Damakant Jayshi

Contending that all safety aspects have been considered, Marathon County’s Infrastructure Committee on Thursday forwarded an unchanged amendment to an ordinance creating new routes for ATV/UTV travel.

In doing so, the committee rejected every concern raised by the Marathon County Sheriff, the county board chair and several colleagues on the committee and the Board of Supervisors.

By a vote of 5-2, the Infrastructure Committee advanced the proposal to amend Marathon County Ordinance Section 7.125 that governs all-terrain vehicles and utility terrain vehicles. Unclear is whether the matter will be listed for discussion at the County Board meeting on Tuesday. Infrastructure Committee members said there was still time to include the proposal on next week’s agenda.

The committee had forwarded the amendment to the Board of Supervisors for approval. The Board in turn asked the Public Safety Committee to look into the amendment after the sheriff’s office and a number of Board members raised safety concerns regarding the differential – and controversial – speed limits on proposed routes, extended hours of operation and municipal control of roads under their jurisdiction, among others.

At least three supervisors serving on the Infrastructure Committee – Richard Gumz (Dist. 30), Chris Dickinson (Dist. 29) and Jeff Johnson (Dist. 6) – could barely conceal their annoyance over safety concerns raised at the County Board and Public Safety meetings. Gumz also said “it was disgusting it is taking so long” (to approve the new routes) and objected to a “city supervisor” worrying about safety.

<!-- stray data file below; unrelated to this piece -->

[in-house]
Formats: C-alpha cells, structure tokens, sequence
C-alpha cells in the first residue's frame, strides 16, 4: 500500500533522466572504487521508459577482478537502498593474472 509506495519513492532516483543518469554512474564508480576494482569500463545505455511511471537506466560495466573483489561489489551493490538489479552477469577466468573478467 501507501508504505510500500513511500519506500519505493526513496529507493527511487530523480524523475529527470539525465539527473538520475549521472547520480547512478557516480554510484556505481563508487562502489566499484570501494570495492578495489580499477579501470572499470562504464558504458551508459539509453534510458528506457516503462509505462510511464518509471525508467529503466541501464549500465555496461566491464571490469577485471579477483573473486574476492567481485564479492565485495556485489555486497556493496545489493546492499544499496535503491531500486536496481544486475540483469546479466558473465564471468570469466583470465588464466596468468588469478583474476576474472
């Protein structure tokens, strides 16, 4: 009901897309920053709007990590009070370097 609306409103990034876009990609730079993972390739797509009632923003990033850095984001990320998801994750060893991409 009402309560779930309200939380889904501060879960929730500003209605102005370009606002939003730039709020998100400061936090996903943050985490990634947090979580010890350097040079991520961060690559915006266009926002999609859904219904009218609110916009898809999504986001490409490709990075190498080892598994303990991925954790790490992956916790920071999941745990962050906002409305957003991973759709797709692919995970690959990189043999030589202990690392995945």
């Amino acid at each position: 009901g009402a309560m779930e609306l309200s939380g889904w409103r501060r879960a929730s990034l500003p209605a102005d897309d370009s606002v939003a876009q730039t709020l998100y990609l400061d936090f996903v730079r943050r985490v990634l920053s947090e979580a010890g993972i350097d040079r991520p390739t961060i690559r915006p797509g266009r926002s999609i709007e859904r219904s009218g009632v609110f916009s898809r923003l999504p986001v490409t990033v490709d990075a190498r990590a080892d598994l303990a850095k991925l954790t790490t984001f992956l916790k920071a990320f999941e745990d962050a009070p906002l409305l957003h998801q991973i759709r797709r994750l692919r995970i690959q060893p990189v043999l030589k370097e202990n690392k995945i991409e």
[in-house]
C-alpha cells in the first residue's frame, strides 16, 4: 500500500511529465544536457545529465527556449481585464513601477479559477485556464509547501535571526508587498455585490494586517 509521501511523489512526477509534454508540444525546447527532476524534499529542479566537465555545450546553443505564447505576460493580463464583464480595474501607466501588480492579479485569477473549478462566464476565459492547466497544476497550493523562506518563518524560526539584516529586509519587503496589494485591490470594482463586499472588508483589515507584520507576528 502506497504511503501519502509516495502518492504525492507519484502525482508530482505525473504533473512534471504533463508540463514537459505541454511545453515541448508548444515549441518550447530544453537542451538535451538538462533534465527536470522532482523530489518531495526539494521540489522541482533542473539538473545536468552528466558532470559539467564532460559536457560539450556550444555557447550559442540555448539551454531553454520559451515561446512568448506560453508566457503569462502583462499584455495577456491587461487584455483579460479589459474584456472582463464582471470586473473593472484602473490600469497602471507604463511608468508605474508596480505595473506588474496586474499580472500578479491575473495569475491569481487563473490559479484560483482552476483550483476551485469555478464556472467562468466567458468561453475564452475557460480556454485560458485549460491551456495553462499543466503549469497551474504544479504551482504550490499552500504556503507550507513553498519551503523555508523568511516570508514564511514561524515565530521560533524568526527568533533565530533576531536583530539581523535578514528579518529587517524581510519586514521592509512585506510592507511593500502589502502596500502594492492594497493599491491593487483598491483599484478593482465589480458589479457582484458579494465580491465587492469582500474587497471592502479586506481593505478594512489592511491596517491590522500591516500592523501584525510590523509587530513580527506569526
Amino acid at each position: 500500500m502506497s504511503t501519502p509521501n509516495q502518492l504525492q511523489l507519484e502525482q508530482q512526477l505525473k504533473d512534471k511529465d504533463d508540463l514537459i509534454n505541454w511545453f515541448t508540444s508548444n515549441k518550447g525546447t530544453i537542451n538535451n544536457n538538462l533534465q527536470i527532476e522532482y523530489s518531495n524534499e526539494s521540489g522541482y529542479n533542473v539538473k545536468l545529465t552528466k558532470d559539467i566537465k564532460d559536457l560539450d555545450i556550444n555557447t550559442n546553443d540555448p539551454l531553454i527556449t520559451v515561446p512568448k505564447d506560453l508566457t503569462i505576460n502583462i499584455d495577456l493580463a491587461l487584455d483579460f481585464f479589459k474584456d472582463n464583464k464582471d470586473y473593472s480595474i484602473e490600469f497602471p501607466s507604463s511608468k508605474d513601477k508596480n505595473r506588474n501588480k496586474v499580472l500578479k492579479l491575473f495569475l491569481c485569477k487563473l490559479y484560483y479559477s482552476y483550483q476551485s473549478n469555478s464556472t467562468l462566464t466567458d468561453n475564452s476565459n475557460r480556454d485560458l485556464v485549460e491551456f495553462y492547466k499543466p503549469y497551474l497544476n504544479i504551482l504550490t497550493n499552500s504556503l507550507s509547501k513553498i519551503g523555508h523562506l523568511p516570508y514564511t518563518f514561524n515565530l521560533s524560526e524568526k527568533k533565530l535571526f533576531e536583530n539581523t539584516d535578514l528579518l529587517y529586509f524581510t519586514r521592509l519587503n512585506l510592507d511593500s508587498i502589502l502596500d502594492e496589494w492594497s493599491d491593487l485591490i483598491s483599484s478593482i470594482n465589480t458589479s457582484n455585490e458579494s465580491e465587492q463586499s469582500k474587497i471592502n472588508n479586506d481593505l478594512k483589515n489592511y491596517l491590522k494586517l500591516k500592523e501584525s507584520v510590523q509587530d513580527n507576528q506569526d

“They don’t know what they are talking about,” Gumz said.

The three supervisors insist they have considered all aspects, including safety issues, after months of discussions and taking input from their constituents, the sheriff’s department and other adjacent counties. It is time to get the amendment passed and move on, they said.

During the Public Comments period, Judy Pagryzinski, representing Rural Riders Club, and Kevin Clint spoke in favor of opening up the new routes for ATV/UTV.

After public comments, Dickinson offered his understanding of the discussions at the Public Safety Committee on Wednesday where Sheriff Scott Parks and County Board Chair Kurt Gibbs each raised safety concerns in light of the proposed amendment. At one point Dickinson said that the sheriff “seemed to be in approval” of allowing the ATVs/UTVs to operate on segments that had a daily traffic volume of up to 1,500 vehicles. Dickinson did not mention that Parks had unambiguously opposed opening the new routes, saying it could cause additional fatalities.

Another point of contention centered on truckers’ views about the new routes. Dickinson said there are many truckers who are members of ATV clubs and those the committee spoke to were in favor of the move. But on Wednesday, Sheriff Parks said many truckers have shared their concerns about ATVs/UTVs on highways with a heavy volume of traffic.

While Wisconsin statute allows a town, village or city “to enact an ordinance to authorize the operation of ATVs on a highway that has a speed limit of 35 mph (miles per hour) or less” within their jurisdiction, it notes that “much of the state highway system operates with speed limits above 35 mph, and these higher speed highways remain off-limits to ATV use without approval from WisDOT (WI Department of Transportation).” The Infrastructure Committee has proposed adding a provision of allowing a lower speed limit for ATVs/UTVs.

“Speed limits on any highway are set after careful consideration to enhance safety and facilitate traffic flow for the traveling public and are typically not based on a specific type of vehicle,” WisDOT says. “Anyone interested in how speed limits are established is encouraged to view WisDOT’s pamphlet on the topic.”